In 2017, he again proposed the same bill that would ban abortions after 20 weeks without exceptions for rape and incest. The bill passed by a vote of 237–189. [62]

Franks presided over a hearing to ban abortions after 20 weeks in the District of Columbia, in which he did not allow D.C.'s lone delegate and Member of Congress, Congresswoman Eleanor Holmes Norton, to testify. In doing so, he said Congress has the authority to "exercise exclusive legislation in all cases whatsoever" in the District, even though the heavily Democratic district is strongly opposed to the ban. [63]

Franks has also been involved in the founding of a crisis pregnancy center in Tempe, Arizona, that's still in operation today. [64] In the past, Franks has picketed abortion clinics but has ceased to do so stating in a June 2013 interview that "It became clear to me that I could be more effective by trying to do something to light a candle rather than curse the darkness." [64]

Other

Franks in 2016 Trent Franks (29494349983).jpg
Franks in 2016

During the 2008 campaign, Franks stated that he is skeptical about global warming and other commonly accepted theories supported by the scientific community. [65]

He opposes same-sex marriage. [66]

Franks supports the right to bear firearms. The interest group Gun Owners of America has given Franks high approval ratings. [67] In 2011, he voted to pass the National Right-to-Carry Reciprocity Act. [68]

Franks has also been active with Operation Smile. [69]

Committee assignments

Caucus memberships

Legislation sponsored

Sexual harassment scandal and resignation

On December 7, 2017, the House Ethics Committee announced that it would create a special investigative subcommittee to determine if Franks had engaged in "conduct that constitutes sexual harassment and/or retaliation for opposing sexual harassment." [2] [78] According to reports, Franks repeatedly asked at least two female staff members if they would consider serving as surrogate mothers for Franks and his wife, [78] offering to compensate at least one staff member $5 million if she conceived him a child and allegedly retaliating against one of the staff members for refusing his demand. [5] Upon being briefed on the allegations, Speaker of the House Paul Ryan found them to be "serious and requiring action" and, after confronting Franks, determined that the allegations, "which he did not deny"—warranted a referral to the House Ethics Committee. Ryan called the allegations "credible claims of misconduct." [5]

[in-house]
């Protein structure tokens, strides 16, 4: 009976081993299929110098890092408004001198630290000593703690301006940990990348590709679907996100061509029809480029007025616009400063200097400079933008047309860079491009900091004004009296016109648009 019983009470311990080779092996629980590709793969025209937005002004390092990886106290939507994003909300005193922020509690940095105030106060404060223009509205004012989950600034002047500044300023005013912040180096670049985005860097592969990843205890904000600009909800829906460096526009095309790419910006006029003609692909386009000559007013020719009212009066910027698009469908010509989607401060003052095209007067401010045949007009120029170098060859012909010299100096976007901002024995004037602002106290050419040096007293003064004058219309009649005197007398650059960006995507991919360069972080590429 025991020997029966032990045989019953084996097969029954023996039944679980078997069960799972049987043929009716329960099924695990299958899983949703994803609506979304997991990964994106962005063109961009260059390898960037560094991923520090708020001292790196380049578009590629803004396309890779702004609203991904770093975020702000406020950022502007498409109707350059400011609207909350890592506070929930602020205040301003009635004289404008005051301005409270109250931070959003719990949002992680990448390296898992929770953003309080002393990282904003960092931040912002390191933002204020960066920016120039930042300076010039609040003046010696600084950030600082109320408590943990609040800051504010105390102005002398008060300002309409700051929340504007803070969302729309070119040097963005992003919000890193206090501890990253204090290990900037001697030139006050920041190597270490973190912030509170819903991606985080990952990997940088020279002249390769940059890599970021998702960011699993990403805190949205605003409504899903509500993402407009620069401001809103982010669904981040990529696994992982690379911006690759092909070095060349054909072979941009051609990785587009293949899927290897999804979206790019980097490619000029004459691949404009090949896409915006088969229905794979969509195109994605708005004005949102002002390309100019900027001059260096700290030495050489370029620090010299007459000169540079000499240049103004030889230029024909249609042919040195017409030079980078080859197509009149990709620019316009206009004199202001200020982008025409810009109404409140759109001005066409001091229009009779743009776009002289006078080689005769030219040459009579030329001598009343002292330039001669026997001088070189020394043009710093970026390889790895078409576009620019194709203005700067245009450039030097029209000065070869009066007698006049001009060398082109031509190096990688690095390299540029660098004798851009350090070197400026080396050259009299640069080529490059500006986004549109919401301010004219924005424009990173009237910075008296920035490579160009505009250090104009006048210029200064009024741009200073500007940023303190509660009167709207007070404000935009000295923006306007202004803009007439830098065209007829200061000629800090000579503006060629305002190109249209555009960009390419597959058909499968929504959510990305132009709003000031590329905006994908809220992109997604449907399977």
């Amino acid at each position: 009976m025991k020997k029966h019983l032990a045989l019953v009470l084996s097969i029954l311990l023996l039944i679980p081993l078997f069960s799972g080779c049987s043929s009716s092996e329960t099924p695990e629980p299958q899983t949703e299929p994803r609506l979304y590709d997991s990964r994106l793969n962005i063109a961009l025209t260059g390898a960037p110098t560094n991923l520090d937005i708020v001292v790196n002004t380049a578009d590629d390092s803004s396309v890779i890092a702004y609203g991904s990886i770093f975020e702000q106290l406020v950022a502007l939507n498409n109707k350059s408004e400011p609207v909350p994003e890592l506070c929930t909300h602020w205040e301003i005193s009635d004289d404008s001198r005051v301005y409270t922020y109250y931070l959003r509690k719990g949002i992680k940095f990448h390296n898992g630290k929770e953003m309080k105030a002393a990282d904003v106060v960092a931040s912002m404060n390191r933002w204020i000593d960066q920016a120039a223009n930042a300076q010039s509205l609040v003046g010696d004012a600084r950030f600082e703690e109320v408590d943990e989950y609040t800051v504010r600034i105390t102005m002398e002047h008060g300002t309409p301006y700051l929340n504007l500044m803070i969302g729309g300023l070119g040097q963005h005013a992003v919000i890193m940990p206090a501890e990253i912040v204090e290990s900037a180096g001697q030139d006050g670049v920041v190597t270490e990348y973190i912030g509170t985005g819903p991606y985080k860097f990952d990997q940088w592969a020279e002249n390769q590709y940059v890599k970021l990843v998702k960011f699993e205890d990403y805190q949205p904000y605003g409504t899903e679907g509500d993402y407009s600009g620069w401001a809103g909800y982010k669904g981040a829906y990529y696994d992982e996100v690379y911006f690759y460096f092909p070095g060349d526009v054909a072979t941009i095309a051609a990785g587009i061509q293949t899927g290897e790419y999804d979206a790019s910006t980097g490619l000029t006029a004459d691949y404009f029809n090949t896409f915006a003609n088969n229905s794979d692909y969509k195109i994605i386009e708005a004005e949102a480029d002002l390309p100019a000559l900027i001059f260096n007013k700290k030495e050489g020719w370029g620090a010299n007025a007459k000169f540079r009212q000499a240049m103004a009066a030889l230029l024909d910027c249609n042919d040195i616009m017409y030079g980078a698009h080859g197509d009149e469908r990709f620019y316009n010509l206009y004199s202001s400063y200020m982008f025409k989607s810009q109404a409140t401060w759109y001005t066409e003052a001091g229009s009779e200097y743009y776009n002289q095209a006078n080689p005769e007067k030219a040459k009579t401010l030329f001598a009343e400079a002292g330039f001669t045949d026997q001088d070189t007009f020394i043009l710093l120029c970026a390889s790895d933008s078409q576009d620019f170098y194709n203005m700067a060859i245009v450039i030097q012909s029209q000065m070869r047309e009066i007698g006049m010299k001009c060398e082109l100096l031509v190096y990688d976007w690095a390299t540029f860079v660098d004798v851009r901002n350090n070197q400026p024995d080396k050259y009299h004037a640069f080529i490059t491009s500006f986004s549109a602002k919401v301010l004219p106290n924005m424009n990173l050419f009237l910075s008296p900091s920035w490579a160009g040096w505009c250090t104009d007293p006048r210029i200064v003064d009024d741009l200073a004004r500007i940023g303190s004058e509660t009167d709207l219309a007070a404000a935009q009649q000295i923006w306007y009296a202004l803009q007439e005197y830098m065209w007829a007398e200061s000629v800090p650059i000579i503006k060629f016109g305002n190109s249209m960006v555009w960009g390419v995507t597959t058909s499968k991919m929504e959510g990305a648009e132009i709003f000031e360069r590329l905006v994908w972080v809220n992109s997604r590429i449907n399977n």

In a statement, Franks detailed his struggle with infertility, and said, "Due to my familiarity and experience with the process of surrogacy, I clearly became insensitive as to how the discussion of such an intensely personal topic might affect others." He wrote, "I have absolutely never physically intimidated, coerced, or had, or attempted to have, any sexual contact with any member of my congressional staff," but said he would resign effective January 31, 2018, because of the "collective focus on a very important problem of justice and sexual impropriety" and he was "deeply convinced I would be unable to complete a fair House Ethics investigation before distorted and sensationalized versions of this story would put me, my family, my staff, and my noble colleagues in the House of Representatives through hyperbolized public excoriation." [79]

The following day, Franks's wife was allegedly admitted to the hospital "due to an ongoing ailment", and Franks decided to resign effective immediately. [80]

A week after Franks' resignation, Melissa Richmond wrote an op-ed in the Washington Post accusing him of rescinding an offer to intern at his office after she declined to come over to his house on a Sunday night when his wife was not present. [81] Franks denied this allegation. [82]

Electoral history

Arizona House of Representatives 20th District Election, 1984
PartyCandidateVotes%